This refers to the editorial “Waiver politics” (December 31). Quite clearly loan waivers have not proved to be a panacea for farm distress as the agrarian crisis shows no signs of abating despite a slew of waivers announced by various state governments over the past many years.
There is a clear case for moving beyond loan waivers, to ameliorate the distress of the farming community. Farm input costs, that is, the cost of agricultural implements, seeds and fertiliser etc need to be brought down. As the inflation has been around 3-4 per cent for quite some time now, the Reserve Bank of India must think seriously to lower the interest rate.
A lower interest rate will go a long way in reducing the input cost for the farmer. Also, the minimum support price, which is 150 per cent of the input cost, would come down with the lowering of the input costs itself, leaving the government with some capital to invest in other areas.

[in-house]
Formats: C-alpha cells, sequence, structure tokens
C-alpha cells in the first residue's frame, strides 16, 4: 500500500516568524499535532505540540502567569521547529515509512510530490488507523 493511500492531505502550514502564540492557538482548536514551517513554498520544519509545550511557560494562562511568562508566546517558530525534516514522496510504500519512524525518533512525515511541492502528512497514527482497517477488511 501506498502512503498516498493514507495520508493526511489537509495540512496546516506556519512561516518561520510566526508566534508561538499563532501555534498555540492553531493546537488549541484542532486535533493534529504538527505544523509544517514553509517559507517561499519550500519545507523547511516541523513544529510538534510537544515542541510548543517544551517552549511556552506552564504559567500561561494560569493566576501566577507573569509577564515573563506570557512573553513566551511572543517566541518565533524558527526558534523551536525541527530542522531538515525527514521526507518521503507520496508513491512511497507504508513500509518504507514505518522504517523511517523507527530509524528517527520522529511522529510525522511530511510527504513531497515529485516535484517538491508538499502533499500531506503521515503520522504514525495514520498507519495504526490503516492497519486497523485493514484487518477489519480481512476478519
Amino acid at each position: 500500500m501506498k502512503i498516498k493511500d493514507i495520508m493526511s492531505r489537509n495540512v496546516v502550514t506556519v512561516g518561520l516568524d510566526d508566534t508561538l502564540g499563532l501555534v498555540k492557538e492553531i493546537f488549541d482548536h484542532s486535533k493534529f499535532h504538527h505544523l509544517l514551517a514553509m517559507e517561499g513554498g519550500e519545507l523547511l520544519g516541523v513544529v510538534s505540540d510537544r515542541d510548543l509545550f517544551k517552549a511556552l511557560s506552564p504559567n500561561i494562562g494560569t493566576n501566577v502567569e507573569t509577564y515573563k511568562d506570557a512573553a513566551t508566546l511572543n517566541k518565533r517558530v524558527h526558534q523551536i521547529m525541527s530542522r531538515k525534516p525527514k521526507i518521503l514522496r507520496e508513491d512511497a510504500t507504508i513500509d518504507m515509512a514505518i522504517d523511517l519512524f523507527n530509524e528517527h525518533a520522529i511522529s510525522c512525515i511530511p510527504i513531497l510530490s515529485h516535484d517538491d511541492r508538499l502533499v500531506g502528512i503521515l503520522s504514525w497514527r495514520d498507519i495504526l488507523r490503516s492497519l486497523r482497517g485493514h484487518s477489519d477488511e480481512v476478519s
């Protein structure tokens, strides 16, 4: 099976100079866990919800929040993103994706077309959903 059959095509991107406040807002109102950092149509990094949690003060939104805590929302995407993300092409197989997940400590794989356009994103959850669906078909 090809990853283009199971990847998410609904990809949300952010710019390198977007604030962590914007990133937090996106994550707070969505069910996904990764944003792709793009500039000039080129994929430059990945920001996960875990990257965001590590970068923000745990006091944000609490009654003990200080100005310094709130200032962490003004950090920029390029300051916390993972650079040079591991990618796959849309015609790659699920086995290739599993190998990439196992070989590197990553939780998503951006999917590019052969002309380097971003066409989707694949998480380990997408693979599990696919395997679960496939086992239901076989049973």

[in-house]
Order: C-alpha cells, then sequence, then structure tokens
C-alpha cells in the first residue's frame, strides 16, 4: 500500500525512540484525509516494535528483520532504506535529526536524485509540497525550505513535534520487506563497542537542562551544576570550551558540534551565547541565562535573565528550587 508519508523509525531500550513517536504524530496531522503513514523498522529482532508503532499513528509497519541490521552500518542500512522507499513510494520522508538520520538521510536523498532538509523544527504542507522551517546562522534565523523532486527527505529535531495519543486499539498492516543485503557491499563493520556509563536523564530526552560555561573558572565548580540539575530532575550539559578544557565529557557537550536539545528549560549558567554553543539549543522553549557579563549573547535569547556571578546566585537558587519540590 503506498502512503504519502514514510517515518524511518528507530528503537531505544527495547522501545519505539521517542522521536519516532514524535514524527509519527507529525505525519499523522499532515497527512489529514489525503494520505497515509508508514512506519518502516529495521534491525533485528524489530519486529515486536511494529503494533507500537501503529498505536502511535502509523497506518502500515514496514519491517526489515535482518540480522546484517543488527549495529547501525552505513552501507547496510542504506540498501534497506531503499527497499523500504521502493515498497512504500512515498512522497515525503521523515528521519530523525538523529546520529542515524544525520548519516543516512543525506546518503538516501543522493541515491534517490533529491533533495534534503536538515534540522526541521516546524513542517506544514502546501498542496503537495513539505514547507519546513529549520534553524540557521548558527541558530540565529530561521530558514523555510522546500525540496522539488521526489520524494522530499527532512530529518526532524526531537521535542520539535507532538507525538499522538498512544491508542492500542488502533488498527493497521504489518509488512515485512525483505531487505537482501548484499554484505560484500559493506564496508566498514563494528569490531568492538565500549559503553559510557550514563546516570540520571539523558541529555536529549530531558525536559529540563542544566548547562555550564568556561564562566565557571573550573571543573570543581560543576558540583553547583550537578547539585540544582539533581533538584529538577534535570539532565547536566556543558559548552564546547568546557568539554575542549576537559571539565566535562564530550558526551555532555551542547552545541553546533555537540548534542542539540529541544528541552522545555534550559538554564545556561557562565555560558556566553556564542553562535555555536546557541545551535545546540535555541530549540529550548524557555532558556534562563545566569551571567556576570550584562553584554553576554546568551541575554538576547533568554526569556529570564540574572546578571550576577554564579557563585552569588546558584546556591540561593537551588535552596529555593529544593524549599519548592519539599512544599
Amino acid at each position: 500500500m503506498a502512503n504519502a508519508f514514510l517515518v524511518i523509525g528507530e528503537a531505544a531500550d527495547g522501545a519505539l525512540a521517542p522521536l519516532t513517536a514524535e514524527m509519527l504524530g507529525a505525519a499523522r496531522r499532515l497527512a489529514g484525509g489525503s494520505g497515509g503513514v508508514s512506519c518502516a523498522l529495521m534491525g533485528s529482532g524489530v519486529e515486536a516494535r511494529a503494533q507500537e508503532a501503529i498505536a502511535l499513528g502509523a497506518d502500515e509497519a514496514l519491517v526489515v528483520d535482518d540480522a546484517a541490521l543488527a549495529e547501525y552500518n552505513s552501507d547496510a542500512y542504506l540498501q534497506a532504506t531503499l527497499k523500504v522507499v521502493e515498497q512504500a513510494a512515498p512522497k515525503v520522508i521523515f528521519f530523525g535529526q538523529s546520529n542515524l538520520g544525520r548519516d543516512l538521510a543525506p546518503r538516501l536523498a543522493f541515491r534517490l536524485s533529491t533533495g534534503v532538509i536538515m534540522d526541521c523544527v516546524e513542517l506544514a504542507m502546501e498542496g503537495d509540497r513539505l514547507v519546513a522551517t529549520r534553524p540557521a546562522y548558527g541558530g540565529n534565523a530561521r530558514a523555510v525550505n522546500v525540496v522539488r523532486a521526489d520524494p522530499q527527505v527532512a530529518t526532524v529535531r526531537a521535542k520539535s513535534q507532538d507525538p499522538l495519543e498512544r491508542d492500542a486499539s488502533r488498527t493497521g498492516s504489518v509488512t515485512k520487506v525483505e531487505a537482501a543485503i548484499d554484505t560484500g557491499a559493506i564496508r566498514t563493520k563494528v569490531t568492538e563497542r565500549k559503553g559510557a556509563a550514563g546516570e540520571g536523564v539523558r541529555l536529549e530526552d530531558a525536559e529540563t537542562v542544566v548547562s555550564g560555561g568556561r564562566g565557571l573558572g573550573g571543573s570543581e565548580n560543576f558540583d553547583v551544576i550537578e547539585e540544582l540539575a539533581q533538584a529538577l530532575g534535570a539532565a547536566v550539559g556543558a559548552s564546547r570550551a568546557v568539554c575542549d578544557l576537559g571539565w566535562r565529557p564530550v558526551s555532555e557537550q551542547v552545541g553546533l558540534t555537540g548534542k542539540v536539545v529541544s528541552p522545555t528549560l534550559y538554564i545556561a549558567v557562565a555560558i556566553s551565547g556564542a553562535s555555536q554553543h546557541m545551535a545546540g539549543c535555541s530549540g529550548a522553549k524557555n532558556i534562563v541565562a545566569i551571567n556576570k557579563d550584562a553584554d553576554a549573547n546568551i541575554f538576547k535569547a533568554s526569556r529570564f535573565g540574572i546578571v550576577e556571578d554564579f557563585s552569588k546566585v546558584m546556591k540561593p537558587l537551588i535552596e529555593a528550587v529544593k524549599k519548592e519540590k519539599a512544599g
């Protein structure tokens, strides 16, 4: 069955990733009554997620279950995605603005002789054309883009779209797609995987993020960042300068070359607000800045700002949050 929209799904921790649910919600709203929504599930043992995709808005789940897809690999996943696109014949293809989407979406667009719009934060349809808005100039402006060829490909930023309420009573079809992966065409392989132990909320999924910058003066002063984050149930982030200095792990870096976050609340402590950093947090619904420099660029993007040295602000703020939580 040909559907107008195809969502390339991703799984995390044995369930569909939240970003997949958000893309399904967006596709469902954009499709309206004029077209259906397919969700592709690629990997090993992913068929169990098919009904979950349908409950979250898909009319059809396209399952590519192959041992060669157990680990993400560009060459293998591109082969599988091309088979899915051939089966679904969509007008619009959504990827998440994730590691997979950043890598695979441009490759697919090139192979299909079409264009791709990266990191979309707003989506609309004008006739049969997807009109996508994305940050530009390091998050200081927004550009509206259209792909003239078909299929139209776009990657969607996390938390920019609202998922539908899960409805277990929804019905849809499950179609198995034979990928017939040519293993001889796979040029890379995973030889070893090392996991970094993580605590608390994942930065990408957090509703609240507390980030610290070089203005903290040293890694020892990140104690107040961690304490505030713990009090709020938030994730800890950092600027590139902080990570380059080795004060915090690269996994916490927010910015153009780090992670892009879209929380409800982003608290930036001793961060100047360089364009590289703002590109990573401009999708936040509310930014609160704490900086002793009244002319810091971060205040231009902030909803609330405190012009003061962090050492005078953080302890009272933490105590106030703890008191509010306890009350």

Further, these loan waivers adversely affect the lending capacity of banks, particularly when the governments do not transfer the waived amount to the banks without delay. So the so-called welfare measure for one sector ends up hampering the growth of another sector as banks find themselves starved of cash to fund those sectors.
Sanjeev Kumar Singh Jabalpur
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